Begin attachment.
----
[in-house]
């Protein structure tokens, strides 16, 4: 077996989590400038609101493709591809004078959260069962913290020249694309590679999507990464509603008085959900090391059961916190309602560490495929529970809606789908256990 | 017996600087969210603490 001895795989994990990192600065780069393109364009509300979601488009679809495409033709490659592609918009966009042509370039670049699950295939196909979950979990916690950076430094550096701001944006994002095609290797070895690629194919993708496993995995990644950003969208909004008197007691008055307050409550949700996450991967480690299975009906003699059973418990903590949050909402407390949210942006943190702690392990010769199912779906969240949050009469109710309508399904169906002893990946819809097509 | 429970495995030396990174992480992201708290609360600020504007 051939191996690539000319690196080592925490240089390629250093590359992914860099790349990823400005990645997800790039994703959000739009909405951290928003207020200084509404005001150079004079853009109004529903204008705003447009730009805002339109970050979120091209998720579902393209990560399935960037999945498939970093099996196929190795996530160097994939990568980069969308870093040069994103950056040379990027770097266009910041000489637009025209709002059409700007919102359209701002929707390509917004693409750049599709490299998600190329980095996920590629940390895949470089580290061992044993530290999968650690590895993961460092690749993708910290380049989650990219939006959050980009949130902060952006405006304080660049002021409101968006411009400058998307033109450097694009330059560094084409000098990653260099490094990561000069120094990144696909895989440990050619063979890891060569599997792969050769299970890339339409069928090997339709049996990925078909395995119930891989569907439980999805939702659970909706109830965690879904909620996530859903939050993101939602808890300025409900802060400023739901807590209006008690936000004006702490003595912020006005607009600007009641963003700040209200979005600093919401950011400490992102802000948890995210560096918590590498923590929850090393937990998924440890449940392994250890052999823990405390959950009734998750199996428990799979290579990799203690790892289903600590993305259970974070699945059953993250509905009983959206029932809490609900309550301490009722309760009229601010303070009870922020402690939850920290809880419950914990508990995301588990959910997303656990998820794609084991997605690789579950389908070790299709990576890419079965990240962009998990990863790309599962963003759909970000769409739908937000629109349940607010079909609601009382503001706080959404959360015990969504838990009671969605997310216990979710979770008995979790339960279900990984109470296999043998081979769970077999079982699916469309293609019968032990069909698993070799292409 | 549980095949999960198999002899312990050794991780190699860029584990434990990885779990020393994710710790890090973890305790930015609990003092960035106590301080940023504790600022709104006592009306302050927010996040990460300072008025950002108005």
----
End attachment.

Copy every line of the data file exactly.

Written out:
[in-house]
């Protein structure tokens, strides 16, 4: 077996989590400038609101493709591809004078959260069962913290020249694309590679999507990464509603008085959900090391059961916190309602560490495929529970809606789908256990 | 017996600087969210603490 001895795989994990990192600065780069393109364009509300979601488009679809495409033709490659592609918009966009042509370039670049699950295939196909979950979990916690950076430094550096701001944006994002095609290797070895690629194919993708496993995995990644950003969208909004008197007691008055307050409550949700996450991967480690299975009906003699059973418990903590949050909402407390949210942006943190702690392990010769199912779906969240949050009469109710309508399904169906002893990946819809097509 | 429970495995030396990174992480992201708290609360600020504007 051939191996690539000319690196080592925490240089390629250093590359992914860099790349990823400005990645997800790039994703959000739009909405951290928003207020200084509404005001150079004079853009109004529903204008705003447009730009805002339109970050979120091209998720579902393209990560399935960037999945498939970093099996196929190795996530160097994939990568980069969308870093040069994103950056040379990027770097266009910041000489637009025209709002059409700007919102359209701002929707390509917004693409750049599709490299998600190329980095996920590629940390895949470089580290061992044993530290999968650690590895993961460092690749993708910290380049989650990219939006959050980009949130902060952006405006304080660049002021409101968006411009400058998307033109450097694009330059560094084409000098990653260099490094990561000069120094990144696909895989440990050619063979890891060569599997792969050769299970890339339409069928090997339709049996990925078909395995119930891989569907439980999805939702659970909706109830965690879904909620996530859903939050993101939602808890300025409900802060400023739901807590209006008690936000004006702490003595912020006005607009600007009641963003700040209200979005600093919401950011400490992102802000948890995210560096918590590498923590929850090393937990998924440890449940392994250890052999823990405390959950009734998750199996428990799979290579990799203690790892289903600590993305259970974070699945059953993250509905009983959206029932809490609900309550301490009722309760009229601010303070009870922020402690939850920290809880419950914990508990995301588990959910997303656990998820794609084991997605690789579950389908070790299709990576890419079965990240962009998990990863790309599962963003759909970000769409739908937000629109349940607010079909609601009382503001706080959404959360015990969504838990009671969605997310216990979710979770008995979790339960279900990984109470296999043998081979769970077999079982699916469309293609019968032990069909698993070799292409 | 549980095949999960198999002899312990050794991780190699860029584990434990990885779990020393994710710790890090973890305790930015609990003092960035106590301080940023504790600022709104006592009306302050927010996040990460300072008025950002108005």